ActiveJ aims to make efficient yet high-level I/O. This requires extensive usage of user-space byte buffers. Unfortunately, traditional Java ByteBuffers impose a heavy load on GC.

To reduce GC overhead, ActiveJ introduces its own GC-friendly and lightweight ByteBufs, which can be reused with ByteBufPool.

In addition, common I/O pattern is to treat ByteBuffers as a queue: I/O operation produces the data while application consumes the data or vice versa. ByteBufs are designed to facilitate this pattern as well, providing
specialized ByteBufs class with queue-like operations across multiple ByteBufs.


An extremely lightweight and efficient implementation compared to the Java NIO ByteBuffer. There are no direct buffers, which simplifies and improves ByteBuf performance.

ByteBuf is similar to a FIFO byte queue and has two positions: head and tail. When you write data to ByteBuf, it’s tail increases by the number of bytes written. Similarly, when you read data from ByteBuf, it’s head increases by the number of bytes read.

You can read bytes from ByteBuf only when its tail is greater than the head. Similarly, you can write bytes to ByteBuf until the tail doesn’t exceed the length of the wrapped array. In this way, there is no need for ByteBuffer.flip() operations.

ByteBuf supports concurrent processes: while one process writes some data to the ByteBuf, another process can read it.

To create a ByteBuf you can either wrap your byte array into ByteBuf or allocate it from ByteBufPool.

Note: If you create a ByteBuf without allocating it from ByteBufPool, calling ByteBuf.recycle() will have no effect, such ByteBufs are simply collected by GC.


ByteBufPool allows to reuse ByteBufs and as a result, reduces GC load. To make ByteBufPool usage more convenient, there are debugging and monitoring tools for allocated ByteBufs, including their stack traces.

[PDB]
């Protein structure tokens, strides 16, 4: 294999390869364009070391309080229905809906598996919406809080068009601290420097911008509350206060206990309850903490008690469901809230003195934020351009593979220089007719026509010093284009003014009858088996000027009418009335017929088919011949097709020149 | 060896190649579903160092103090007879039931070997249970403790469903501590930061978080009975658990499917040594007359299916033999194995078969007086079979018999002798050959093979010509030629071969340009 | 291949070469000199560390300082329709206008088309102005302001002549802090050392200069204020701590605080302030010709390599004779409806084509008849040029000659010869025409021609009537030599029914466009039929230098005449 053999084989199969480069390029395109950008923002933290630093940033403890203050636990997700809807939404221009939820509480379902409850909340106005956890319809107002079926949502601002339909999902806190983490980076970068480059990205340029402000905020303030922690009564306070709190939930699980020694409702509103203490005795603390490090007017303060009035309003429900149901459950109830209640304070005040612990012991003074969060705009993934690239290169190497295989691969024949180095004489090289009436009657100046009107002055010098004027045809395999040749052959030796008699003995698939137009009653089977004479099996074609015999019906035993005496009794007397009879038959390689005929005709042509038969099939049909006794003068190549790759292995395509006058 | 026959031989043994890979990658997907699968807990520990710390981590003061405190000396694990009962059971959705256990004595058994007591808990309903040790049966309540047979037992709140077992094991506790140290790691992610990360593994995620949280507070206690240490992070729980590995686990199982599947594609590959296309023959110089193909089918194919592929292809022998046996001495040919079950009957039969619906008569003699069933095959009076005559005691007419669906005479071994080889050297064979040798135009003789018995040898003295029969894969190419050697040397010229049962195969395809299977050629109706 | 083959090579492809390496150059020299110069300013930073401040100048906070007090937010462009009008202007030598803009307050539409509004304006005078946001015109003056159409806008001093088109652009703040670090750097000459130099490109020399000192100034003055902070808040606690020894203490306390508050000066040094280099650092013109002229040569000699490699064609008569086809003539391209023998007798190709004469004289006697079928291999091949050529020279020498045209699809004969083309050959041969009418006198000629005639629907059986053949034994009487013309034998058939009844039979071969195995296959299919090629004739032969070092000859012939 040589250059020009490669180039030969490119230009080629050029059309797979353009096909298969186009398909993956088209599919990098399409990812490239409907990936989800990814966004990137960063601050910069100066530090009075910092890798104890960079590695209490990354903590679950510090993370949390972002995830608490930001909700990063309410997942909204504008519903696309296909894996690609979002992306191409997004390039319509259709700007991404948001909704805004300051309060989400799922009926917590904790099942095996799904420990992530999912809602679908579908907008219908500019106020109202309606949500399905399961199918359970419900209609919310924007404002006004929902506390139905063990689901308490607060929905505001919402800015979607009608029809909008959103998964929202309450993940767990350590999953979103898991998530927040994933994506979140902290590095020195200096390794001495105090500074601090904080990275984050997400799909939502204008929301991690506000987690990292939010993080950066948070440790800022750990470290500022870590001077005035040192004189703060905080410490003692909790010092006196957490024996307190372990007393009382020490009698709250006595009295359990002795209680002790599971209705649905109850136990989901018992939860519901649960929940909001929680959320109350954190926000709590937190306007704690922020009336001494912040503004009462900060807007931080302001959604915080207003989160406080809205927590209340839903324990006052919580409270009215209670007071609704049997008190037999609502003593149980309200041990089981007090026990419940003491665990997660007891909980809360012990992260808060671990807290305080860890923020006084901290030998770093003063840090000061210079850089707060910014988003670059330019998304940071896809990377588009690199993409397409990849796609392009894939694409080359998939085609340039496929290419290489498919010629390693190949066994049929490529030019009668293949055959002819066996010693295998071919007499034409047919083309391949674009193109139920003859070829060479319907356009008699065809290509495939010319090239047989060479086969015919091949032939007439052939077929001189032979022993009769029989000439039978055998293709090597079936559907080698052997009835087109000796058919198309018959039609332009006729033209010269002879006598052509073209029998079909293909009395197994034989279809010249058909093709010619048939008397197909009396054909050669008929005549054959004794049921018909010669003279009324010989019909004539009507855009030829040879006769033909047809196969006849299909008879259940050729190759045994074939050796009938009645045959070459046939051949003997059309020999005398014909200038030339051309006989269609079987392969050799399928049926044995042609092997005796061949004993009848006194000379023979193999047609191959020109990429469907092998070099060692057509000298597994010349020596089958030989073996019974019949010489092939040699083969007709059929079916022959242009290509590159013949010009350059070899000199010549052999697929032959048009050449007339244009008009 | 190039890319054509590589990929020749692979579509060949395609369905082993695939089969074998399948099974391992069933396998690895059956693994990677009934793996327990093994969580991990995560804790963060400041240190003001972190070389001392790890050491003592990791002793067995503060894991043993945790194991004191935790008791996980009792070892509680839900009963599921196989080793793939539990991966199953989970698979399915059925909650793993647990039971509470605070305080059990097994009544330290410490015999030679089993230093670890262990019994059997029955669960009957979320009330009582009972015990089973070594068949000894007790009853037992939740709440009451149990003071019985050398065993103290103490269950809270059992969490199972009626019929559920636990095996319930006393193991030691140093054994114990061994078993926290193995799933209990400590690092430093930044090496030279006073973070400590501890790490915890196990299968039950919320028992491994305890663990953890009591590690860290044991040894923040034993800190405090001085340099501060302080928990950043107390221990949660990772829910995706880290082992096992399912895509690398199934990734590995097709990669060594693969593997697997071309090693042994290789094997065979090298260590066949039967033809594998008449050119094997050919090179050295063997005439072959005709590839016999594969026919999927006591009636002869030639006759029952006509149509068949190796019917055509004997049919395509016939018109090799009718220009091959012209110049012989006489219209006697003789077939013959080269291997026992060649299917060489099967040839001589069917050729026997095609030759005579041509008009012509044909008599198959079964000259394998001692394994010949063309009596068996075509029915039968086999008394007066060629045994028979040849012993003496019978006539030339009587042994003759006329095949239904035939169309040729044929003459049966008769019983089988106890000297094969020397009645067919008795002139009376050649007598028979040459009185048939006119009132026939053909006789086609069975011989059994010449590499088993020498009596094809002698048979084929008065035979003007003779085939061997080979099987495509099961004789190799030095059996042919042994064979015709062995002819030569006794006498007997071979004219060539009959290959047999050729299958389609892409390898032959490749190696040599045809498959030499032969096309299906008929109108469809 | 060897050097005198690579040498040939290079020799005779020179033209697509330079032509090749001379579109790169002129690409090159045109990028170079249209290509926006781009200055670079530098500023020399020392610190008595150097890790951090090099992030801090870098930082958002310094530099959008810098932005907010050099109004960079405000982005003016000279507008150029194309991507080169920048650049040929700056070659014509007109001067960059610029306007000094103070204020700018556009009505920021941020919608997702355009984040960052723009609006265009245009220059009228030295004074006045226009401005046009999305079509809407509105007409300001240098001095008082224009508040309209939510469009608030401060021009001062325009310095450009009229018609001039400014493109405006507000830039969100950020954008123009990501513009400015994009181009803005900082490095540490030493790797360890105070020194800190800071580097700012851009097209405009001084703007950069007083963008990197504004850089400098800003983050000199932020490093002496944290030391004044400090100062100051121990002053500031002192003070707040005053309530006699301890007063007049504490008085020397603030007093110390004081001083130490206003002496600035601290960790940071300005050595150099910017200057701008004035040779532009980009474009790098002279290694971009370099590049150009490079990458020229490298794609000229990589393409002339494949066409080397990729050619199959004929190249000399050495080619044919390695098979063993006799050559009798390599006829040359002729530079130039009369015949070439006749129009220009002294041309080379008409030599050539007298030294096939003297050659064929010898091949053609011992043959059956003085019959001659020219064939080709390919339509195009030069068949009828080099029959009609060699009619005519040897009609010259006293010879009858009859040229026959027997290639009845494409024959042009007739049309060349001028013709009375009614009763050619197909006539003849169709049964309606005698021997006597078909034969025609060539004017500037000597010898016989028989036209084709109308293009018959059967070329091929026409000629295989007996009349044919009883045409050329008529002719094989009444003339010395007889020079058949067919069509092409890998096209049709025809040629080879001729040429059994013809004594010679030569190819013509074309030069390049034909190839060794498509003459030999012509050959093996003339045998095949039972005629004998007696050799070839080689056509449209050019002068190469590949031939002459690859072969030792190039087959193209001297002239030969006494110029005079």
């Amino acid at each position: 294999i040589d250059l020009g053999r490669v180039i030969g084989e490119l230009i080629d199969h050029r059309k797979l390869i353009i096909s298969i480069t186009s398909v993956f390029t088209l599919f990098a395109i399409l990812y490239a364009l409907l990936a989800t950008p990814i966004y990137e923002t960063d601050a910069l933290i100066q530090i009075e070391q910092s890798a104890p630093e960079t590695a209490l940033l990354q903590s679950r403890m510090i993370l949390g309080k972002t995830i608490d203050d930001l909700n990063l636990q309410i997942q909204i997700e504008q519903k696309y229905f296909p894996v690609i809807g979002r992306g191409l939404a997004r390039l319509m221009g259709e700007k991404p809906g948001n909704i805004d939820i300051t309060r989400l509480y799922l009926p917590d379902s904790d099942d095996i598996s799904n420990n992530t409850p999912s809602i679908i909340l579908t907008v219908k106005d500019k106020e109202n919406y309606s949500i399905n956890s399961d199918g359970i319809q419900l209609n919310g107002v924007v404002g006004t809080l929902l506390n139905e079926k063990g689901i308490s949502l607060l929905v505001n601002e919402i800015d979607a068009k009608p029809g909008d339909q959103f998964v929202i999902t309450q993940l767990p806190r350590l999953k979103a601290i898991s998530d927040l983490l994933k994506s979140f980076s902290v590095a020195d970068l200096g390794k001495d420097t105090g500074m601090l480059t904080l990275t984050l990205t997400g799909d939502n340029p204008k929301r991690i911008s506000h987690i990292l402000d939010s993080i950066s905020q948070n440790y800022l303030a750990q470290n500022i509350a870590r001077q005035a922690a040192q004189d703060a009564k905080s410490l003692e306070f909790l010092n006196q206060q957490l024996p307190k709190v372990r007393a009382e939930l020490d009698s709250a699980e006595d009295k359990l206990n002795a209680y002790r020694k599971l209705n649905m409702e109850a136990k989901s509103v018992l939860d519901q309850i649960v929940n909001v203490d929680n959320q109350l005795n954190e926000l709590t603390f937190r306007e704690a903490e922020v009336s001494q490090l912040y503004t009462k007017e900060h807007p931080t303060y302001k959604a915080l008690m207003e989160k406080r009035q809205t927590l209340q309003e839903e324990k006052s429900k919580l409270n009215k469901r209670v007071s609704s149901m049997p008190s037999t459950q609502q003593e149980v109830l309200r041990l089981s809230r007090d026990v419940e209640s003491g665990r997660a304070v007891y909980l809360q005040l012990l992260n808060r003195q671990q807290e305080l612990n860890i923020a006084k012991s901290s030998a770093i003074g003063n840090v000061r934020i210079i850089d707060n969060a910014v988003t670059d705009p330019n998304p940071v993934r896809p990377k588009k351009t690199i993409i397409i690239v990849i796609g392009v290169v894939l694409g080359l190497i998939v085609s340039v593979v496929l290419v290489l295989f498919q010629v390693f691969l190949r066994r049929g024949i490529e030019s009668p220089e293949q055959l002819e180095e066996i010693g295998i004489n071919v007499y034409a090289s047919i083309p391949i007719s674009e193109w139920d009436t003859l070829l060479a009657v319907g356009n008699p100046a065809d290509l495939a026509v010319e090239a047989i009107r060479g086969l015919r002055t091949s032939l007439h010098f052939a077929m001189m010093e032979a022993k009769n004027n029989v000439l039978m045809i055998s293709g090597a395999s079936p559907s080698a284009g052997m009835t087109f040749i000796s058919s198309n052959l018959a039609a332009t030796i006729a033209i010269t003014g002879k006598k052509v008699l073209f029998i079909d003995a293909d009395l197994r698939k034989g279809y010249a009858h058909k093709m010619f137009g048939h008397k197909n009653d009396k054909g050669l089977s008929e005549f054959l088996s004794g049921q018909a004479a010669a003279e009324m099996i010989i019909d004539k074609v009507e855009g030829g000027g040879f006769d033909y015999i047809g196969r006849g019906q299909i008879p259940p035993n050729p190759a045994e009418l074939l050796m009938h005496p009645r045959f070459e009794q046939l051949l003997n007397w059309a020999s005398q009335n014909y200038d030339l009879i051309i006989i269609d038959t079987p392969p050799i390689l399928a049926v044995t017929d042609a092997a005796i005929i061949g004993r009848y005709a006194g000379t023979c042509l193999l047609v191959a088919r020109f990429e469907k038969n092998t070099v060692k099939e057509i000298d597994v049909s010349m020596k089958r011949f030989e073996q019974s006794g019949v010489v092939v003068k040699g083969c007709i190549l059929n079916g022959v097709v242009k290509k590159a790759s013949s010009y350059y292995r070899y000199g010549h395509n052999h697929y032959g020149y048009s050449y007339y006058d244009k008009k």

To get a ByteBuf from the pool, use ByteBufPool.allocate(int size). A ByteBuf of the rounded up to the next nearest power of 2 size will be allocated (for example, if the size is 29, a ByteBuf of 32 bytes will be allocated).

To return ByteBuf to the ByteBufPool, use ByteBuf.recycle(). In contrast to languages like C/C++, it’s not required to recycle ByteBufs - in the worst case, they will be collected by the GC.

To make everything consistent, ActiveJ relies on the concept of ‘ownership’ (like in Rust language) - after allocation, the components pass a byteBuf from one to another, until the last ‘owner’ recycles it to ByteBufPool.

You can explore an example of ByteBufPool use case here


ByteBufs class provides effective management of multiple ByteBufs. It creates an optimized queue of several ByteBufs with FIFO rules.

You can explore an example of ByteBufs use case here

Utility classes

ByteBuf module also contains utility classes to manage and resize the underlying byte buffer, String conversions, etc.


1.ByteBuf Example - represents some basic ByteBuf possibilities, such as:

  • wrapping data in ByteBuf for writing/reading,
  • slicing particular parts out of data,
  • conversions.

2.ByteBuf Pool Example - represents how to work with ByteBufPool.

3.ByteBufs Example - shows how queues of ByteBufs are created and processed.

Note: To run the examples, you need to clone ActiveJ from GitHub:
$ git clone
And import it as a Maven project. Check out tag v4.1. Before running the examples, build the project.
These examples are located at activej -> examples -> core -> bytebuf.

ByteBuf Example

If you run the example, you’ll receive the following output:


[0, 1, 2, 3, 4, 5]


Sliced **ByteBuf** array: [1, 2, 3]

Array of **ByteBuf** converted from **ByteBuffer**: [1, 2, 3]
  • The first six lines are a result of wrapping a byte array to a ByteBuf wrapper for reading and then printing it:
byte[] data = new byte[]{0, 1, 2, 3, 4, 5};
ByteBuf byteBuf = ByteBuf.wrapForReading(data);
  • The line [0, 1, 2, 3, 4, 5] is a result of converting an empty array of bytes to ByteBuf and wrapping them for writing. Then the ByteBuf was filled with bytes with the help of while loop:
byte[] data = new byte[6];
ByteBuf byteBuf = ByteBuf.wrapForWriting(data);
byte value = 0;
while (byteBuf.canWrite()) {
  • “Hello” line was first converted from String to ByteBuf and wrapped for reading, then represented as a String for output with the help of byteBuf.asString():
String message = "Hello";
ByteBuf byteBuf = ByteBuf.wrapForReading(message.getBytes(UTF_8));
String unWrappedMessage = byteBuf.asString(UTF_8);
  • The last two outputs represent some other possibilities of ByteBuf, such as slicing:
byte[] data = new byte[]{0, 1, 2, 3, 4, 5};
ByteBuf byteBuf = ByteBuf.wrap(data, 0, data.length);
ByteBuf slice = byteBuf.slice(1, 3);

and conversions of default ByteBuffer to ByteBuf:

ByteBuf byteBuf = ByteBuf.wrap(new byte[20], 0, 0);
ByteBuffer buffer = byteBuf.toWriteByteBuffer();